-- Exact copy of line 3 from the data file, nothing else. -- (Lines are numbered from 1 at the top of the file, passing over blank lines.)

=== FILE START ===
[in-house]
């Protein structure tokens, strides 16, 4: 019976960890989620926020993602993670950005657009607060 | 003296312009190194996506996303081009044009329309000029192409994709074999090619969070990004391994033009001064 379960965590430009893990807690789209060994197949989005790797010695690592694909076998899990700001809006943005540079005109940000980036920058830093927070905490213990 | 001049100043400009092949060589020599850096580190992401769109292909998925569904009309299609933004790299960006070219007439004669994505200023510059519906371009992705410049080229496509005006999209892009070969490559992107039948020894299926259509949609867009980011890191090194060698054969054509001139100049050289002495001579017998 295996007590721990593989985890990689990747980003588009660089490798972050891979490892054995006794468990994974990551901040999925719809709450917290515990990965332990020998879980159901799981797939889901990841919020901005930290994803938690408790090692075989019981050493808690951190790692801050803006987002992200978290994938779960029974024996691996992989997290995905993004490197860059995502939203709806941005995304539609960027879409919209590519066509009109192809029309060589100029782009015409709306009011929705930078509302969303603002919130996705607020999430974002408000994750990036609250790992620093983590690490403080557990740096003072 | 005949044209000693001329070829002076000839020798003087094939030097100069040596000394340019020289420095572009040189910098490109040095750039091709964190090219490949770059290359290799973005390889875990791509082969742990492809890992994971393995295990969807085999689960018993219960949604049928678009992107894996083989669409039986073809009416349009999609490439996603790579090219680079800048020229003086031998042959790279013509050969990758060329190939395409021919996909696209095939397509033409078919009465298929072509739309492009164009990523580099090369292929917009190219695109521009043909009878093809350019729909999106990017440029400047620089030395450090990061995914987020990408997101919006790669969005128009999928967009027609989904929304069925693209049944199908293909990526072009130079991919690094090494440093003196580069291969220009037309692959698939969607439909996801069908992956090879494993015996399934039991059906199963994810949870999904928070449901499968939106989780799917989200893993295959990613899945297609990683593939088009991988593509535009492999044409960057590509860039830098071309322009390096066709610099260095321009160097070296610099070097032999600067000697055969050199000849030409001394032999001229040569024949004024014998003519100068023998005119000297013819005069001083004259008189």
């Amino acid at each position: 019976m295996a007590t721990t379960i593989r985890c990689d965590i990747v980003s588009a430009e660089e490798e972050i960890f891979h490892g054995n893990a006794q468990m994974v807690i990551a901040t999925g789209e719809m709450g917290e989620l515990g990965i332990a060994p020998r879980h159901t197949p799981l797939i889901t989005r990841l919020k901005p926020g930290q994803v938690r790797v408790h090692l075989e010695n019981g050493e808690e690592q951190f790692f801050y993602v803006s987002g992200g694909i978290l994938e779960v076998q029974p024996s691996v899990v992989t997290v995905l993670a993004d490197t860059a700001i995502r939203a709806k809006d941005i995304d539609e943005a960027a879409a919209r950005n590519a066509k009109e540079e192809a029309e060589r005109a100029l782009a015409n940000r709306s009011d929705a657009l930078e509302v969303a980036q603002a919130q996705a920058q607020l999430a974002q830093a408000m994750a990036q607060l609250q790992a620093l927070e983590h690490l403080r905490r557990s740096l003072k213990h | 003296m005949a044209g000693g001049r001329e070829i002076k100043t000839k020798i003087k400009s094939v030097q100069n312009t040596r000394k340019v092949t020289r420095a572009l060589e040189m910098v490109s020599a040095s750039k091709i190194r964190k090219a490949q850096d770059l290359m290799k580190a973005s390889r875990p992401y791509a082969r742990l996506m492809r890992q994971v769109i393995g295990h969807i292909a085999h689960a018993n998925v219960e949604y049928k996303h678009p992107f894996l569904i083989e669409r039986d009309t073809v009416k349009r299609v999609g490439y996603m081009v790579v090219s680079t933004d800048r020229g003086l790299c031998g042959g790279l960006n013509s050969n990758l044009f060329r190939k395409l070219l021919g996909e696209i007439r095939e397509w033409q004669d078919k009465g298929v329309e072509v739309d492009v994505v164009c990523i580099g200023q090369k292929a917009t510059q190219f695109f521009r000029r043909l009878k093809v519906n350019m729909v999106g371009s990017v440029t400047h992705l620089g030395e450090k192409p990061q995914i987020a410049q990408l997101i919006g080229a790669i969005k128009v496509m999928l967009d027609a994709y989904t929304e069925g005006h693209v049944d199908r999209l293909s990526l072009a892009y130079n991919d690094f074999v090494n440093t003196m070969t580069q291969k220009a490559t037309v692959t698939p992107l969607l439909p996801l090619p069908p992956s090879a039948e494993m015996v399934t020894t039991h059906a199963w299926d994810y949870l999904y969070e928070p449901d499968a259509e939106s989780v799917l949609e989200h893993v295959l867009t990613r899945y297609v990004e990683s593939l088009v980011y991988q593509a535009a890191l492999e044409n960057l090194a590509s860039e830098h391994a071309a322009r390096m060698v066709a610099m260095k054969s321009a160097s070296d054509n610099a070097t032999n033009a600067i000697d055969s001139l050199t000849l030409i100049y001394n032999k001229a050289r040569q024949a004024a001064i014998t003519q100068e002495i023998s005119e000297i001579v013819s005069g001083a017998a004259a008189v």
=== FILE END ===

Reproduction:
């Amino acid at each position: 019976m295996a007590t721990t379960i593989r985890c990689d965590i990747v980003s588009a430009e660089e490798e972050i960890f891979h490892g054995n893990a006794q468990m994974v807690i990551a901040t999925g789209e719809m709450g917290e989620l515990g990965i332990a060994p020998r879980h159901t197949p799981l797939i889901t989005r990841l919020k901005p926020g930290q994803v938690r790797v408790h090692l075989e010695n019981g050493e808690e690592q951190f790692f801050y993602v803006s987002g992200g694909i978290l994938e779960v076998q029974p024996s691996v899990v992989t997290v995905l993670a993004d490197t860059a700001i995502r939203a709806k809006d941005i995304d539609e943005a960027a879409a919209r950005n590519a066509k009109e540079e192809a029309e060589r005109a100029l782009a015409n940000r709306s009011d929705a657009l930078e509302v969303a980036q603002a919130q996705a920058q607020l999430a974002q830093a408000m994750a990036q607060l609250q790992a620093l927070e983590h690490l403080r905490r557990s740096l003072k213990h | 003296m005949a044209g000693g001049r001329e070829i002076k100043t000839k020798i003087k400009s094939v030097q100069n312009t040596r000394k340019v092949t020289r420095a572009l060589e040189m910098v490109s020599a040095s750039k091709i190194r964190k090219a490949q850096d770059l290359m290799k580190a973005s390889r875990p992401y791509a082969r742990l996506m492809r890992q994971v769109i393995g295990h969807i292909a085999h689960a018993n998925v219960e949604y049928k996303h678009p992107f894996l569904i083989e669409r039986d009309t073809v009416k349009r299609v999609g490439y996603m081009v790579v090219s680079t933004d800048r020229g003086l790299c031998g042959g790279l960006n013509s050969n990758l044009f060329r190939k395409l070219l021919g996909e696209i007439r095939e397509w033409q004669d078919k009465g298929v329309e072509v739309d492009v994505v164009c990523i580099g200023q090369k292929a917009t510059q190219f695109f521009r000029r043909l009878k093809v519906n350019m729909v999106g371009s990017v440029t400047h992705l620089g030395e450090k192409p990061q995914i987020a410049q990408l997101i919006g080229a790669i969005k128009v496509m999928l967009d027609a994709y989904t929304e069925g005006h693209v049944d199908r999209l293909s990526l072009a892009y130079n991919d690094f074999v090494n440093t003196m070969t580069q291969k220009a490559t037309v692959t698939p992107l969607l439909p996801l090619p069908p992956s090879a039948e494993m015996v399934t020894t039991h059906a199963w299926d994810y949870l999904y969070e928070p449901d499968a259509e939106s989780v799917l949609e989200h893993v295959l867009t990613r899945y297609v990004e990683s593939l088009v980011y991988q593509a535009a890191l492999e044409n960057l090194a590509s860039e830098h391994a071309a322009r390096m060698v066709a610099m260095k054969s321009a160097s070296d054509n610099a070097t032999n033009a600067i000697d055969s001139l050199t000849l030409i100049y001394n032999k001229a050289r040569q024949a004024a001064i014998t003519q100068e002495i023998s005119e000297i001579v013819s005069g001083a017998a004259a008189v």